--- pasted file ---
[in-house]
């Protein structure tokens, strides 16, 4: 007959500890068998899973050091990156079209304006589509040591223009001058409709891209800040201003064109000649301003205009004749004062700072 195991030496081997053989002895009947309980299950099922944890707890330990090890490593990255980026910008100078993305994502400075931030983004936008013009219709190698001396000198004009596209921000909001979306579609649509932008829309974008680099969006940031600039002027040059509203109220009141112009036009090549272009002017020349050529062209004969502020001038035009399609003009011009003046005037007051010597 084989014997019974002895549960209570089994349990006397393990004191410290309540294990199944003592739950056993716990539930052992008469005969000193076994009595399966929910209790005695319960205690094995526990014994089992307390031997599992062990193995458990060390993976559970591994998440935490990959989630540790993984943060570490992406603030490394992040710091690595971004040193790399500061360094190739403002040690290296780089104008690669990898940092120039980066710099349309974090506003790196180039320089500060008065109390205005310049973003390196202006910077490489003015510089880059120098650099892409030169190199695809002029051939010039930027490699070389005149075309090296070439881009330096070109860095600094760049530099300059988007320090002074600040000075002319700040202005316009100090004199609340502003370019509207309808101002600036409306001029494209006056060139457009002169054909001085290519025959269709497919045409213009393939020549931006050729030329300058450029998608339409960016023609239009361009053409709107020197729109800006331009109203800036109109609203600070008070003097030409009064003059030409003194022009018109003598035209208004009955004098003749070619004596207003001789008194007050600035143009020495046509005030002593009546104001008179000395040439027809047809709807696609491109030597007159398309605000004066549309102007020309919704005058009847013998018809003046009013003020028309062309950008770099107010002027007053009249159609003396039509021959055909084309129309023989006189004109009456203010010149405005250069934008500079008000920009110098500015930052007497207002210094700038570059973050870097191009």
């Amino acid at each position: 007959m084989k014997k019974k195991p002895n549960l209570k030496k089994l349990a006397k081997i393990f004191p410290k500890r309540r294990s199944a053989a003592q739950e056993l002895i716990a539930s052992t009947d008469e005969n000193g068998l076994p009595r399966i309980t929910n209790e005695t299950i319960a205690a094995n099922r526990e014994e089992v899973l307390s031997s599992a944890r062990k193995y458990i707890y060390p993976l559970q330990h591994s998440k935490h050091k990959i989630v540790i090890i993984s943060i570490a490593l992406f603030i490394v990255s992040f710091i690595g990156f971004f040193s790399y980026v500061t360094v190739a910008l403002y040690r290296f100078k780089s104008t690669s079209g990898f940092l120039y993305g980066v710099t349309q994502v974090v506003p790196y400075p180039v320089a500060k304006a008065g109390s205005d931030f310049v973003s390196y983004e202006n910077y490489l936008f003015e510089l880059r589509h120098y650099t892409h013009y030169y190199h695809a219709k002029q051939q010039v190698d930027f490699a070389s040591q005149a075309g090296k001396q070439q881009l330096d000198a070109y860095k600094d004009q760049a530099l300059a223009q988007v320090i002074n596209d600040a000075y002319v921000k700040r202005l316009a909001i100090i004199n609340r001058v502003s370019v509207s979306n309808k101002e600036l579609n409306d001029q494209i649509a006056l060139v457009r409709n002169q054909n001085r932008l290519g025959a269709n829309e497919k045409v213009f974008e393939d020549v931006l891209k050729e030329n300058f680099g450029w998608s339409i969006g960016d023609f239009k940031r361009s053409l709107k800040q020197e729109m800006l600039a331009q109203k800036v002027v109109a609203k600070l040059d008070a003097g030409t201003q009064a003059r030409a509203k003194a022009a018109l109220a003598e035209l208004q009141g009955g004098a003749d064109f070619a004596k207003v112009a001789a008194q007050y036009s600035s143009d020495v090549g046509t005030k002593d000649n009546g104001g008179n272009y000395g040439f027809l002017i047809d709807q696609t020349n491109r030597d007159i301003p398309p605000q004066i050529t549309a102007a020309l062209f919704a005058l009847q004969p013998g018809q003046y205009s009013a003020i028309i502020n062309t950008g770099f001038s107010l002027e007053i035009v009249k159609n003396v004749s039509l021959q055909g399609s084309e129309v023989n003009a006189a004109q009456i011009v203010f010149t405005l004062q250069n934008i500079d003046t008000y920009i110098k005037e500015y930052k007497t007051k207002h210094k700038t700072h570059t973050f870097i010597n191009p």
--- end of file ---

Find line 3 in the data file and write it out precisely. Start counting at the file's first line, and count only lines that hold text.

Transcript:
């Amino acid at each position: 007959m084989k014997k019974k195991p002895n549960l209570k030496k089994l349990a006397k081997i393990f004191p410290k500890r309540r294990s199944a053989a003592q739950e056993l002895i716990a539930s052992t009947d008469e005969n000193g068998l076994p009595r399966i309980t929910n209790e005695t299950i319960a205690a094995n099922r526990e014994e089992v899973l307390s031997s599992a944890r062990k193995y458990i707890y060390p993976l559970q330990h591994s998440k935490h050091k990959i989630v540790i090890i993984s943060i570490a490593l992406f603030i490394v990255s992040f710091i690595g990156f971004f040193s790399y980026v500061t360094v190739a910008l403002y040690r290296f100078k780089s104008t690669s079209g990898f940092l120039y993305g980066v710099t349309q994502v974090v506003p790196y400075p180039v320089a500060k304006a008065g109390s205005d931030f310049v973003s390196y983004e202006n910077y490489l936008f003015e510089l880059r589509h120098y650099t892409h013009y030169y190199h695809a219709k002029q051939q010039v190698d930027f490699a070389s040591q005149a075309g090296k001396q070439q881009l330096d000198a070109y860095k600094d004009q760049a530099l300059a223009q988007v320090i002074n596209d600040a000075y002319v921000k700040r202005l316009a909001i100090i004199n609340r001058v502003s370019v509207s979306n309808k101002e600036l579609n409306d001029q494209i649509a006056l060139v457009r409709n002169q054909n001085r932008l290519g025959a269709n829309e497919k045409v213009f974008e393939d020549v931006l891209k050729e030329n300058f680099g450029w998608s339409i969006g960016d023609f239009k940031r361009s053409l709107k800040q020197e729109m800006l600039a331009q109203k800036v002027v109109a609203k600070l040059d008070a003097g030409t201003q009064a003059r030409a509203k003194a022009a018109l109220a003598e035209l208004q009141g009955g004098a003749d064109f070619a004596k207003v112009a001789a008194q007050y036009s600035s143009d020495v090549g046509t005030k002593d000649n009546g104001g008179n272009y000395g040439f027809l002017i047809d709807q696609t020349n491109r030597d007159i301003p398309p605000q004066i050529t549309a102007a020309l062209f919704a005058l009847q004969p013998g018809q003046y205009s009013a003020i028309i502020n062309t950008g770099f001038s107010l002027e007053i035009v009249k159609n003396v004749s039509l021959q055909g399609s084309e129309v023989n003009a006189a004109q009456i011009v203010f010149t405005l004062q250069n934008i500079d003046t008000y920009i110098k005037e500015y930052k007497t007051k207002h210094k700038t700072h570059t973050f870097i010597n191009p």